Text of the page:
Menu

Quote of the Day: Abysmal Lack of Diversity in Corporate Boardrooms

“Today, the Alliance for Board Diversity released a report, Missing Pieces: Women and Minorities on Fortune 500 Boards — 2010 Alliance for Board Diversity Census, that confirmed what many of us have known for some time. The abysmal statistics regarding the lack of diversity in Corporate America are growing worse. …

[I]n the Fortune 100, between 2004 and 2010, white men increased their share of board seats in corporate America from 71.2% to 72.9%. Minorities and women shared the remainder with very few seats occupied by Asian Pacific Islanders, Hispanics or minority women in particular.

Thus, even though there are more qualified diverse candidates for corporate board seats than ever before, fewer of these candidates are being chosen for corporate board seats. Even though our nation has grown more diverse, the corporate boardroom is proving resistant to change. …”

Commissioner Luis A. Aguilar, Statement on Growing Lack of Diversity in the Corporate Boardroom

Print Friendly

Leave a Reply

  • Michael Cooper May 3, 2011, 4:59 AM

    Whilst I’ve seen undeniable proof of the statistics first hand, I’ve still yet to see any proof that Nomination and Remuneration committees are basing their resolutions on anything other than ‘the best qualified person for the job’.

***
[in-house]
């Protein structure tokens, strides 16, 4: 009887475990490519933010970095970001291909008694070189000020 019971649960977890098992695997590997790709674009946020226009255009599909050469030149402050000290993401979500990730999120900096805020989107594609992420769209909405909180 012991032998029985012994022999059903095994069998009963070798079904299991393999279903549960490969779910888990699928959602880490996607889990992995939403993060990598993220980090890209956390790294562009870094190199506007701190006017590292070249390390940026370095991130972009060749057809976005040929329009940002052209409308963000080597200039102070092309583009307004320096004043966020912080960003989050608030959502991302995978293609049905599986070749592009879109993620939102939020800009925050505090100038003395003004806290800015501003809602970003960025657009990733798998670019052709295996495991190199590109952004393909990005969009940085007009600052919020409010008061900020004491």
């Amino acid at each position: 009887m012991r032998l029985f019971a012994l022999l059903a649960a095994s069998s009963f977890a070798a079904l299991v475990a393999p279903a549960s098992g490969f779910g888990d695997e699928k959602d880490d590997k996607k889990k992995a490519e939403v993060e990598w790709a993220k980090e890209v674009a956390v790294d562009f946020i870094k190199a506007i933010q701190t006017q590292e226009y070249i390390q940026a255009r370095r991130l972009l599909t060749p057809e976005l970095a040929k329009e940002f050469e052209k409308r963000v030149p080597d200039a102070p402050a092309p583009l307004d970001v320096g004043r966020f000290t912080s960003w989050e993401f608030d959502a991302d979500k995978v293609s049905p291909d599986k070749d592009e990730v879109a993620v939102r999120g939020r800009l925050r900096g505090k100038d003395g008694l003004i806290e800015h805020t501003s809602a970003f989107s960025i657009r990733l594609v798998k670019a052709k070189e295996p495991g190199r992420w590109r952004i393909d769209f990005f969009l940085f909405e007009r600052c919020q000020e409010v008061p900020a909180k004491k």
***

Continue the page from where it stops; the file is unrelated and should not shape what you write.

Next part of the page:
Reply
  • Michael Cooper May 3, 2011, 5:01 AM

    Whilst I’ve seen undeniable proof of these statistics first hand, I’ve never seen anything to suggest nomination and remuneration committees are basing their resolutions on anything other than ‘the best qualified person for the job’, at least in my part of the world anyway :)

    Reply
    • Vanessa Schoenthaler May 3, 2011, 5:37 AM

      I think for the most part that’s probably right, even on my side of the globe :)

      It’s a difficult issue. You really do want the best qualified person for the job, not just someone who fits a certain diversity profile.

      I haven’t seen a copy of this particular study, but what I find most interesting about the quote, and what I think really needs to be examined and understood, is the point about there being a larger pool of qualified candidates yet board composition remains essentially the same. Is this due to low turnover? Selection bias? Poor candidate/board matching? Something else entirely?

      Reply
  • Whilst I’ve seen undeniable proof of the statistics first hand, I’ve still yet to see any proof that Nomination and Remuneration committees are basing their resolutions on anything other than ‘the best qualified person for the job’.

  • Whilst I’ve seen undeniable proof of these statistics first hand, I’ve never seen anything to suggest nomination and remuneration committees are basing their resolutions on anything other than ‘the best qualified person for the job’, at least in my part of the world anyway :)

    • I think for the most part that’s probably right, even on my side of the globe :)

      It’s a difficult issue. You really do want the best qualified person for the job, not just someone who fits a certain diversity profile.

      I haven’t seen a copy of this particular study, but what I find most interesting about the quote, and what I think really needs to be examined and understood, is the point about there being a larger pool of qualified candidates yet board composition remains essentially the same. Is this due to low turnover? Selection bias? Poor candidate/board matching? Something else entirely?